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Author Topic: The Air Staff and AEW: Royal Air Force Airborne Early Warning  (Read 26146 times)

Offline Geoff_B

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Re: The Air Staff and AEW: Royal Air Force Airborne Early Warning
« Reply #30 on: April 26, 2013, 12:34:37 pm »
Mine was waiting for me when i got home tonight, so excellent service once again Chris  :D . Initial imprssions are that it looks to be an ideal companion to the earlier Admirialty volume and is going to be an interesting read with some very interesting model ideas for our lot to explore.

Cheers

Geoff

Offline edwest

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Re: The Air Staff and AEW: Royal Air Force Airborne Early Warning
« Reply #31 on: April 26, 2013, 03:56:58 pm »
Whot??? Amazon US, Amazon Canada and Amazon UK have decided the book is invisible?

Offline AlanDavies

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Re: The Air Staff and AEW: Royal Air Force Airborne Early Warning
« Reply #32 on: April 27, 2013, 01:52:43 pm »
Received my copy today and I only ordered it yesterday evening!  Fantastic service and a great book, a worthy addition to the PTP series.  I thought I knew most of the AEW projects but have learnt so much,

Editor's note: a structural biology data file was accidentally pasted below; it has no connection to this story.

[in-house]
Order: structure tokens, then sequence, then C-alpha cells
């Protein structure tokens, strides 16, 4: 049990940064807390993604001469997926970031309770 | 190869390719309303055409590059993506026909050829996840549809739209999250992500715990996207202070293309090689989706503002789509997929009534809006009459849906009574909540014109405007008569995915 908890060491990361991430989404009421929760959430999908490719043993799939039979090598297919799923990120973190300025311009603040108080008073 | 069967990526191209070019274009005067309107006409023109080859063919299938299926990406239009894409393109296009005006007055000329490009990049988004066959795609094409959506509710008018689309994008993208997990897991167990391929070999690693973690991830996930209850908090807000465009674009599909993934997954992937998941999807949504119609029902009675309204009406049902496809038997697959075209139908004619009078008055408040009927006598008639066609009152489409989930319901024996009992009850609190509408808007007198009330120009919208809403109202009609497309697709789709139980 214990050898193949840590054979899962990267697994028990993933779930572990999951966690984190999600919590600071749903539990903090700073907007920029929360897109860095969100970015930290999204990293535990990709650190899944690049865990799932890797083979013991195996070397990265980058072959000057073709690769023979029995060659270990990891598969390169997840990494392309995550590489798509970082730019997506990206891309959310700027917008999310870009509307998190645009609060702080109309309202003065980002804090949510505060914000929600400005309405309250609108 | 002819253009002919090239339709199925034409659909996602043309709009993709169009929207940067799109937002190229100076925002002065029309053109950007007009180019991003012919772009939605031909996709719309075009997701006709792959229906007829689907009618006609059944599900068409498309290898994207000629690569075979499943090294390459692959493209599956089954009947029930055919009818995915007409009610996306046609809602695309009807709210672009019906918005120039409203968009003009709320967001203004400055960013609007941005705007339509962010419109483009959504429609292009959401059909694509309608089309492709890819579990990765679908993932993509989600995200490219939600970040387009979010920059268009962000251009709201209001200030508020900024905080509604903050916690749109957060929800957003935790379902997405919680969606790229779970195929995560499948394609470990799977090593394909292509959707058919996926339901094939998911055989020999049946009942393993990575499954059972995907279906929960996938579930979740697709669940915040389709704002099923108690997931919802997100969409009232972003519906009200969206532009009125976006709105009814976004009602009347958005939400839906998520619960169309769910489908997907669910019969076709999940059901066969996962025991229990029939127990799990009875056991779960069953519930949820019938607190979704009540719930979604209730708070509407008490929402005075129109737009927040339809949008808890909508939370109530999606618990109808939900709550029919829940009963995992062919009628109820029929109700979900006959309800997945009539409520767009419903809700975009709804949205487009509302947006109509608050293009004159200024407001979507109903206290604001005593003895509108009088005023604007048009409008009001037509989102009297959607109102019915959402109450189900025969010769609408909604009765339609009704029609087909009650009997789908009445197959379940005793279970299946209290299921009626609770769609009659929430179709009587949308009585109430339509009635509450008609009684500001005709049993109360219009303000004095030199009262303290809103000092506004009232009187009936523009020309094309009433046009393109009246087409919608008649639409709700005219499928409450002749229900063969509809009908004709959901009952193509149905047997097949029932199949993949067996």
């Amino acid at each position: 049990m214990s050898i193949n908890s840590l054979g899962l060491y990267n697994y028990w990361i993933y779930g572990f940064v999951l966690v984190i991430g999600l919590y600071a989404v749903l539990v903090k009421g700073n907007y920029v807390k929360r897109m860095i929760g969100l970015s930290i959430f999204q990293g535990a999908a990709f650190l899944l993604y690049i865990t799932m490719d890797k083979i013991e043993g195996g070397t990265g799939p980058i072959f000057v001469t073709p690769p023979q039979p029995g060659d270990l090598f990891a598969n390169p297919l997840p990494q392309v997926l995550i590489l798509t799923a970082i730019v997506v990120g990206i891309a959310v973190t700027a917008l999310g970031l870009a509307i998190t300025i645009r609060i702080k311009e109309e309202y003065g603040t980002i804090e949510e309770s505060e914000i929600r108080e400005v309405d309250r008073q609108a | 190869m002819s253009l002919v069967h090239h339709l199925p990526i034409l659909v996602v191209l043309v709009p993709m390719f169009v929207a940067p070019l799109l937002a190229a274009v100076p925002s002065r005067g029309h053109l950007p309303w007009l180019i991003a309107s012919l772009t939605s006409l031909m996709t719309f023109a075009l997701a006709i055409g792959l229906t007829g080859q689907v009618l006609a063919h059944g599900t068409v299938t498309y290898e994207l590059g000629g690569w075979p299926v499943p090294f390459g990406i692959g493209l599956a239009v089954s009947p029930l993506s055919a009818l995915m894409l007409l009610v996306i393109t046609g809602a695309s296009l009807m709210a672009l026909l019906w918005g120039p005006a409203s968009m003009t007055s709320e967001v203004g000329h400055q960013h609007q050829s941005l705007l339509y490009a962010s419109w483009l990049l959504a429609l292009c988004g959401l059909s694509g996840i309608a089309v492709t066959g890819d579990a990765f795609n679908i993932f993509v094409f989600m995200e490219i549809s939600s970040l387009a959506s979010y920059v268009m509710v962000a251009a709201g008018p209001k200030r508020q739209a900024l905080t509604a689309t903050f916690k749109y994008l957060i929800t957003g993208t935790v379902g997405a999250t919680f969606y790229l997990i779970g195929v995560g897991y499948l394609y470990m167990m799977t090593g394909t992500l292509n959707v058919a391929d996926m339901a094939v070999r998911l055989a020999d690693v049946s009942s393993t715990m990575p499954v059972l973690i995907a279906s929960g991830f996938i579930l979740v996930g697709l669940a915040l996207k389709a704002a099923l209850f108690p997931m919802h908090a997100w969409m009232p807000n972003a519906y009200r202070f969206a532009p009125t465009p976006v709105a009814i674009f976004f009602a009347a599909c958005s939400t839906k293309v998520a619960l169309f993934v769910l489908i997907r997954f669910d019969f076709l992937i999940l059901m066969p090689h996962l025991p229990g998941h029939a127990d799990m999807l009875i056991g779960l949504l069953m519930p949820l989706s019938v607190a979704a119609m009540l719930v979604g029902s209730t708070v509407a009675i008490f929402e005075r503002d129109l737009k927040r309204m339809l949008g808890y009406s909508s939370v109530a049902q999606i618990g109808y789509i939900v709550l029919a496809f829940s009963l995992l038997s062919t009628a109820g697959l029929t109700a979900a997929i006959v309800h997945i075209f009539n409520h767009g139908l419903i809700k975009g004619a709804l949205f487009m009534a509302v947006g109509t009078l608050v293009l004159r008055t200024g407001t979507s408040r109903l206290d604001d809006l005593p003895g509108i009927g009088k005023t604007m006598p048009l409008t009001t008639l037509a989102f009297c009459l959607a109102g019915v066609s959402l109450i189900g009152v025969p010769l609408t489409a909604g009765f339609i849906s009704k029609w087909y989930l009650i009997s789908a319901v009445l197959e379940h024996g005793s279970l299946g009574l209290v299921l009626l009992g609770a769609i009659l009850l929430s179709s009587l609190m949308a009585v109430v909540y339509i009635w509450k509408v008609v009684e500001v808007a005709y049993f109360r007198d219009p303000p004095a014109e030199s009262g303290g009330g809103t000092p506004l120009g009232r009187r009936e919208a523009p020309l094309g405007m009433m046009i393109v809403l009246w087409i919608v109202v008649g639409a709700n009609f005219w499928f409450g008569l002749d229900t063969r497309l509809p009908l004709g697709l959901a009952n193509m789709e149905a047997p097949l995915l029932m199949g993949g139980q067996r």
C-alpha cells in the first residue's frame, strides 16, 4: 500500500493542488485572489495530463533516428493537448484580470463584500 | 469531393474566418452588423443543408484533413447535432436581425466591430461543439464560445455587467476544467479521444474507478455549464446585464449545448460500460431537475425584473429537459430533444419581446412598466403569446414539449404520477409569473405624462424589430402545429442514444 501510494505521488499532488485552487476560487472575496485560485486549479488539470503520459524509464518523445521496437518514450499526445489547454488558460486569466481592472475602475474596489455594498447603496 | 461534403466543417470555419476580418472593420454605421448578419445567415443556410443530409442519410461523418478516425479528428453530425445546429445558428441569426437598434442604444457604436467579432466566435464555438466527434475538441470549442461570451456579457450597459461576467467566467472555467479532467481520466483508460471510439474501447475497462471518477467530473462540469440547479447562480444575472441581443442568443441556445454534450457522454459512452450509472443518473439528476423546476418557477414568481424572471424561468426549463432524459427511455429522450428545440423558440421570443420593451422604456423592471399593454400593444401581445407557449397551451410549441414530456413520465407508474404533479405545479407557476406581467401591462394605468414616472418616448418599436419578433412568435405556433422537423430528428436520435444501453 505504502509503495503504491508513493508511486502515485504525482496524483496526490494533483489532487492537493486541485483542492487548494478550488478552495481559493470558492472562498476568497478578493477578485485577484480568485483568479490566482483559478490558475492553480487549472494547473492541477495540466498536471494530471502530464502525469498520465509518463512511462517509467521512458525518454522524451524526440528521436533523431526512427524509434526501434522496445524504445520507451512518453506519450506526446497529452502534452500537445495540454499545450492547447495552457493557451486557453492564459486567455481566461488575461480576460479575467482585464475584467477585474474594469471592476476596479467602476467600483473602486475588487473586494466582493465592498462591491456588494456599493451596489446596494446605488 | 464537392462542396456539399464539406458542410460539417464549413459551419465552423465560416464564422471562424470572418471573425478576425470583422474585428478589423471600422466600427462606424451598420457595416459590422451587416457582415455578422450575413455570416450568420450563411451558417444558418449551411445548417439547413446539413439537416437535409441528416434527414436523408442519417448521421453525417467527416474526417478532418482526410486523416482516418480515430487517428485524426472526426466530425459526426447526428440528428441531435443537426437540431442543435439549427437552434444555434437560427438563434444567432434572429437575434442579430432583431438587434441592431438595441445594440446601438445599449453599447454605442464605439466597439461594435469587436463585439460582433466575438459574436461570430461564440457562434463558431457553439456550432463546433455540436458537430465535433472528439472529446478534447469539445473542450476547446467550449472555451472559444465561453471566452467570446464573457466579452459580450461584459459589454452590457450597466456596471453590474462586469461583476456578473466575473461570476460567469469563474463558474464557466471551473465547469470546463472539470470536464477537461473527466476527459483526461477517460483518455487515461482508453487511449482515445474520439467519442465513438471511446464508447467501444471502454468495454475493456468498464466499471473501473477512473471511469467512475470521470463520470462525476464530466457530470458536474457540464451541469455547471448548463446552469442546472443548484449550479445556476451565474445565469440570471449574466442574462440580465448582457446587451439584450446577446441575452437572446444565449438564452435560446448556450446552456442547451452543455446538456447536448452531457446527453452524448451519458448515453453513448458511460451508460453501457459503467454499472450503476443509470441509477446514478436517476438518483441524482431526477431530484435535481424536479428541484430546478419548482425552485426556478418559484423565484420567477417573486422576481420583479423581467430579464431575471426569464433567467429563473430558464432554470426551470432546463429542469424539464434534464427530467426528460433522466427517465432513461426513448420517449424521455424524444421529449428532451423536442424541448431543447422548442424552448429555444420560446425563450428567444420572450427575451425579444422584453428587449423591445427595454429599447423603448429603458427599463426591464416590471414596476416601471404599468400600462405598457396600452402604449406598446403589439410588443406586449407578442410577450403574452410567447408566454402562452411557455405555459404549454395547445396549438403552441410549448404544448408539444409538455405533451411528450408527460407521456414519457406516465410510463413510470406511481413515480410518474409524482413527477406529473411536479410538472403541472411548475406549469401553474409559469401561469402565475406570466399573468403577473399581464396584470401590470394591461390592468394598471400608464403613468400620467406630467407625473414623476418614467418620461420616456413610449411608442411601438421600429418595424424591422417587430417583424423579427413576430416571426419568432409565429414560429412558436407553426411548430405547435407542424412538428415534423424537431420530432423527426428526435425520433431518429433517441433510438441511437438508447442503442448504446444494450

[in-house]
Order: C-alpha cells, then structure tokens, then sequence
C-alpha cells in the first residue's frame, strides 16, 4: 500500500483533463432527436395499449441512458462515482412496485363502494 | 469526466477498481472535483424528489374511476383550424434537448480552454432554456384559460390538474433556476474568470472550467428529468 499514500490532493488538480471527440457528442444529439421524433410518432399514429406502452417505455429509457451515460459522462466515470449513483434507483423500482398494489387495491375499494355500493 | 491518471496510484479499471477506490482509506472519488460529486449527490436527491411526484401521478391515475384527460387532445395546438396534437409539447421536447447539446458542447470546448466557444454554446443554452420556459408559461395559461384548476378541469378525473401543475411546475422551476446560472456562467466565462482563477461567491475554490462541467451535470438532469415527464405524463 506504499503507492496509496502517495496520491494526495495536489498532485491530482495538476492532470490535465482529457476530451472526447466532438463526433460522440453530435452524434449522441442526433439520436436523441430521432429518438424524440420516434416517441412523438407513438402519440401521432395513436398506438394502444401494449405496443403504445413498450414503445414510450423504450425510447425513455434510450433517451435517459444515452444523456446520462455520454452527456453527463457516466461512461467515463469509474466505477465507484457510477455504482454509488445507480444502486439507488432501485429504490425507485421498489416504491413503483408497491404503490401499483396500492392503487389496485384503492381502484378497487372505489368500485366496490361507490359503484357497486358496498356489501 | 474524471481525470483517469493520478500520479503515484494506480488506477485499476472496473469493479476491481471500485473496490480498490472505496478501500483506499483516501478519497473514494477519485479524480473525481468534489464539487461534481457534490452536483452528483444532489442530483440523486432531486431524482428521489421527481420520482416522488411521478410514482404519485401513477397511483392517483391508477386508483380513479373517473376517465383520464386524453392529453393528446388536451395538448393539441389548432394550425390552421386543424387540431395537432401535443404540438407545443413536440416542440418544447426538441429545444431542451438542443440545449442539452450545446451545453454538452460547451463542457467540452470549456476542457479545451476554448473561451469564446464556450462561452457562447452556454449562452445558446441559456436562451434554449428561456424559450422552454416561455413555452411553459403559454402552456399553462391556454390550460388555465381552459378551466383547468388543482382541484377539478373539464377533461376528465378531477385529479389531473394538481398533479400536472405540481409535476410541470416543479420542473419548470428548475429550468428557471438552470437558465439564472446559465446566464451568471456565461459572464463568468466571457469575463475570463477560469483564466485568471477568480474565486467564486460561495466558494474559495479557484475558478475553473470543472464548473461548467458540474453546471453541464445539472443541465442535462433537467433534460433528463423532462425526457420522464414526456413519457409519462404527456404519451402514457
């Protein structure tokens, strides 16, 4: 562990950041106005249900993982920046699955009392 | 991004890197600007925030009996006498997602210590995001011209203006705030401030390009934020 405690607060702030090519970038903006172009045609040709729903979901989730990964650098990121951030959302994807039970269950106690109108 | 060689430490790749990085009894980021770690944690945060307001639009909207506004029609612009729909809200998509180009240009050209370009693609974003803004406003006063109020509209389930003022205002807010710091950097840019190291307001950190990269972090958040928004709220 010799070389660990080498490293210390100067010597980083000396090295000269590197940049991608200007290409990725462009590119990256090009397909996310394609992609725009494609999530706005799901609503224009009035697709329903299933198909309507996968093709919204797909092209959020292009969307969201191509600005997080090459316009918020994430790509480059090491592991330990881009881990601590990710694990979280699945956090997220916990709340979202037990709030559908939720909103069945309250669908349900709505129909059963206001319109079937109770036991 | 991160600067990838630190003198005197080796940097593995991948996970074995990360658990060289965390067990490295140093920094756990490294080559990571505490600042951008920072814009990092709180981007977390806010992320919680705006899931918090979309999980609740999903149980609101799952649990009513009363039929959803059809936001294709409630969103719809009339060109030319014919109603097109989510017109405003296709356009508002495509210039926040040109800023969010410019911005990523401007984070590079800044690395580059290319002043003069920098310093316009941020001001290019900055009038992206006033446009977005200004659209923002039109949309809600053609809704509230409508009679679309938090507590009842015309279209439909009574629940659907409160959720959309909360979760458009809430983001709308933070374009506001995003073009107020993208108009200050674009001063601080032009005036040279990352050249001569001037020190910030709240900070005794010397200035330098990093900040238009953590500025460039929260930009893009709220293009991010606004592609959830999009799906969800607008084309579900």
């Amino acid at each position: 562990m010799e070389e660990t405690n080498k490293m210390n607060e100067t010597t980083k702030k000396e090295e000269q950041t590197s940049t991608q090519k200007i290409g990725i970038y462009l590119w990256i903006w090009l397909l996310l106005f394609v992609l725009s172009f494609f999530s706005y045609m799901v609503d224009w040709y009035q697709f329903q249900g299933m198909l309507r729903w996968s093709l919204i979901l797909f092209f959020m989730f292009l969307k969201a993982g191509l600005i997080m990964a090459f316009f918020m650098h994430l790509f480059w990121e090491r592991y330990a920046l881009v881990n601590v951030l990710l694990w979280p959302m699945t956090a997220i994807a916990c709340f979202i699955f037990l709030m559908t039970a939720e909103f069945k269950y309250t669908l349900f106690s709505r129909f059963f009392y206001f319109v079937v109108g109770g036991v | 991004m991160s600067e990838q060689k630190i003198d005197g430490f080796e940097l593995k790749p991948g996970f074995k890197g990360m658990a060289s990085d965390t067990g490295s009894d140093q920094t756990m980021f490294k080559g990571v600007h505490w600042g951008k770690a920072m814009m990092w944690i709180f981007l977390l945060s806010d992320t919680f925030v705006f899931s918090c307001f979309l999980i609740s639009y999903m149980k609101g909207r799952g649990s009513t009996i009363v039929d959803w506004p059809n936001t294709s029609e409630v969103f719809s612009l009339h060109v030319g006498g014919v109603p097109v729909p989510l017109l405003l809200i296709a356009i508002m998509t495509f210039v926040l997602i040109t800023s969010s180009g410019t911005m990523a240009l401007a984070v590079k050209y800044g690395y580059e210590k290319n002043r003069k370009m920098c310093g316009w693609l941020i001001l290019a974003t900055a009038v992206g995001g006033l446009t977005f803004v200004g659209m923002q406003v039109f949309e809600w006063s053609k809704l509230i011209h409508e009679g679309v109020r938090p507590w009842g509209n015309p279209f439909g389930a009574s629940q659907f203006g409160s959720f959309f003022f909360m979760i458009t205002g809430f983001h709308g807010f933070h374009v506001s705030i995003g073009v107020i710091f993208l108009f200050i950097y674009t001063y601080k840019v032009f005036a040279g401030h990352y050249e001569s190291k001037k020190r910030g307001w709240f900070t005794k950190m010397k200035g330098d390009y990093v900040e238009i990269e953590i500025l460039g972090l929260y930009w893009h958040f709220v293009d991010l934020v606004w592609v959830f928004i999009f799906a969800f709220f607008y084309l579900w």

Regards
Alan

Offline uk 75

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Re: The Air Staff and AEW: Royal Air Force Airborne Early Warning
« Reply #33 on: April 29, 2013, 01:59:39 am »
Chris
 
Picked up a copy yesterday at the excellent Gatwick Aviation fair from the equally excellent Aviation Bookshop team. 
 
The bus ride home wwas enlivened considerably by the wonderful world which again unfolds as with your other books.  The Adrian Mann picture which really got me off to the land of dreams was Airbus AEW in front of a squadron of Bae 1216s all in desert finish...
 
All I can say is that I am so pleased to have all your recent opuses (opii?) and I suspect like others am hoping that your continued visits to the NAO will have more goodies in store for us.
 
All the best
UK 75

Offline robunos

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Re: The Air Staff and AEW: Royal Air Force Airborne Early Warning
« Reply #34 on: April 30, 2013, 03:14:51 pm »
My copy arrived today. While not totally new to me. as I've read 'Battle Flight', a quick look shows lots of interesting stuff inside, and some really 'purposeful' aircraft...

cheers,
            Robin.
Where ARE the Daleks when you need them......

Offline PaulMM (Overscan)

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Re: The Air Staff and AEW: Royal Air Force Airborne Early Warning
« Reply #35 on: May 01, 2013, 01:59:29 am »
My copy arrived today down under - very speedy service compared to Amazon. Thanks Chris!